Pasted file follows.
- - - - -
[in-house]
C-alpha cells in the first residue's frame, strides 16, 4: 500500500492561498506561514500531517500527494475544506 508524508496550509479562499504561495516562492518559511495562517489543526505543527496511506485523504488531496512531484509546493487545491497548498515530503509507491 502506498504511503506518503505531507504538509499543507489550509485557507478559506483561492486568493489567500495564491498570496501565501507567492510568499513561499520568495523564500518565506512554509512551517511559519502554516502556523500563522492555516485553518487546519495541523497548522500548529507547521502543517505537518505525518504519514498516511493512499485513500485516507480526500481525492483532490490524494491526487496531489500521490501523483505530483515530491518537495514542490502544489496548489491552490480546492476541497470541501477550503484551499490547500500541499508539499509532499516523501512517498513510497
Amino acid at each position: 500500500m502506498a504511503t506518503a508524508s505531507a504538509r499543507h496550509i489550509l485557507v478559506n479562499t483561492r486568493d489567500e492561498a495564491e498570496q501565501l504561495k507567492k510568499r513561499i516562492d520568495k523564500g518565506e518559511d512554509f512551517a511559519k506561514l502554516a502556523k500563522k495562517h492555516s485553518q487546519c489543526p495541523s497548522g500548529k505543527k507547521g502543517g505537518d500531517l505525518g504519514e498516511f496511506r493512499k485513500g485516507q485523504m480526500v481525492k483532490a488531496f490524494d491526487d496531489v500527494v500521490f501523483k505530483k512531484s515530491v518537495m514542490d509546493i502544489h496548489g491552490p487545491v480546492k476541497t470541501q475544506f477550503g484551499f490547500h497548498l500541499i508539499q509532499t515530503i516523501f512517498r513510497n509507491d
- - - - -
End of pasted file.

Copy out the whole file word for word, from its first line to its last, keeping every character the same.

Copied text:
[in-house]
C-alpha cells in the first residue's frame, strides 16, 4: 500500500492561498506561514500531517500527494475544506 508524508496550509479562499504561495516562492518559511495562517489543526505543527496511506485523504488531496512531484509546493487545491497548498515530503509507491 502506498504511503506518503505531507504538509499543507489550509485557507478559506483561492486568493489567500495564491498570496501565501507567492510568499513561499520568495523564500518565506512554509512551517511559519502554516502556523500563522492555516485553518487546519495541523497548522500548529507547521502543517505537518505525518504519514498516511493512499485513500485516507480526500481525492483532490490524494491526487496531489500521490501523483505530483515530491518537495514542490502544489496548489491552490480546492476541497470541501477550503484551499490547500500541499508539499509532499516523501512517498513510497
Amino acid at each position: 500500500m502506498a504511503t506518503a508524508s505531507a504538509r499543507h496550509i489550509l485557507v478559506n479562499t483561492r486568493d489567500e492561498a495564491e498570496q501565501l504561495k507567492k510568499r513561499i516562492d520568495k523564500g518565506e518559511d512554509f512551517a511559519k506561514l502554516a502556523k500563522k495562517h492555516s485553518q487546519c489543526p495541523s497548522g500548529k505543527k507547521g502543517g505537518d500531517l505525518g504519514e498516511f496511506r493512499k485513500g485516507q485523504m480526500v481525492k483532490a488531496f490524494d491526487d496531489v500527494v500521490f501523483k505530483k512531484s515530491v518537495m514542490d509546493i502544489h496548489g491552490p487545491v480546492k476541497t470541501q475544506f477550503g484551499f490547500h497548498l500541499i508539499q509532499t515530503i516523501f512517498r513510497n509507491d